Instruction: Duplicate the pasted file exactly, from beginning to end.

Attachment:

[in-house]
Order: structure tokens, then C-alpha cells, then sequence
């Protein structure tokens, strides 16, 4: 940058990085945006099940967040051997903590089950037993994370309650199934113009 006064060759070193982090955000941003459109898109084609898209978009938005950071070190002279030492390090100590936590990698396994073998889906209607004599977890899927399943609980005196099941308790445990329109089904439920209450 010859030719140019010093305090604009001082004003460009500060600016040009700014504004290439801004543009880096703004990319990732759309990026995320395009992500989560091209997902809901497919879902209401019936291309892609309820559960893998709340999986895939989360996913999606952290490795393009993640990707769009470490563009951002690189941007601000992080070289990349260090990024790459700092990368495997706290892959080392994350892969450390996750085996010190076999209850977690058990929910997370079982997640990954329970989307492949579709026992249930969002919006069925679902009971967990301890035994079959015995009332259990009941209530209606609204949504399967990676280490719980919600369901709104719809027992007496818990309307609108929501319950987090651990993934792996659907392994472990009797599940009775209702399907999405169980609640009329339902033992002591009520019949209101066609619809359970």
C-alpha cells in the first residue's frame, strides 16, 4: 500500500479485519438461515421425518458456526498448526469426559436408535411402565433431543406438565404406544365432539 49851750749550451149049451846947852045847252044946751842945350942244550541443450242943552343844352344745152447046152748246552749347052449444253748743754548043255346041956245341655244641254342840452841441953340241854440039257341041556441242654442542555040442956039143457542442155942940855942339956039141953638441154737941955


[in-house]
Order: structure tokens, then C-alpha cells, then sequence
């Protein structure tokens, strides 16, 4: 940058990085945006099940967040051997903590089950037993994370309650199934113009 006064060759070193982090955000941003459109898109084609898209978009938005950071070190002279030492390090100590936590990698396994073998889906209607004599977890899927399943609980005196099941308790445990329109089904439920209450 010859030719140019010093305090604009001082004003460009500060600016040009700014504004290439801004543009880096703004990319990732759309990026995320395009992500989560091209997902809901497919879902209401019936291309892609309820559960893998709340999986895939989360996913999606952290490795393009993640990707769009470490563009951002690189941007601000992080070289990349260090990024790459700092990368495997706290892959080392994350892969450390996750085996010190076999209850977690058990929910997370079982997640990954329970989307492949579709026992249930969002919006069925679902009971967990301890035994079959015995009332259990009941209530209606609204949504399967990676280490719980919600369901709104719809027992007496818990309307609108929501319950987090651990993934792996659907392994472990009797599940009775209702399907999405169980609640009329339902033992002591009520019949209101066609619809359970």
C-alpha cells in the first residue's frame, strides 16, 4: 500500500479485519438461515421425518458456526498448526469426559436408535411402565433431543406438565404406544365432539 49851750749550451149049451846947852045847252044946751842945350942244550541443450242943552343844352344745152447046152748246552749347052449444253748743754548043255346041956245341655244641254342840452841441953340241854440039257341041556441242654442542555040442956039143457542442155942940855942339956039141953638441154737941955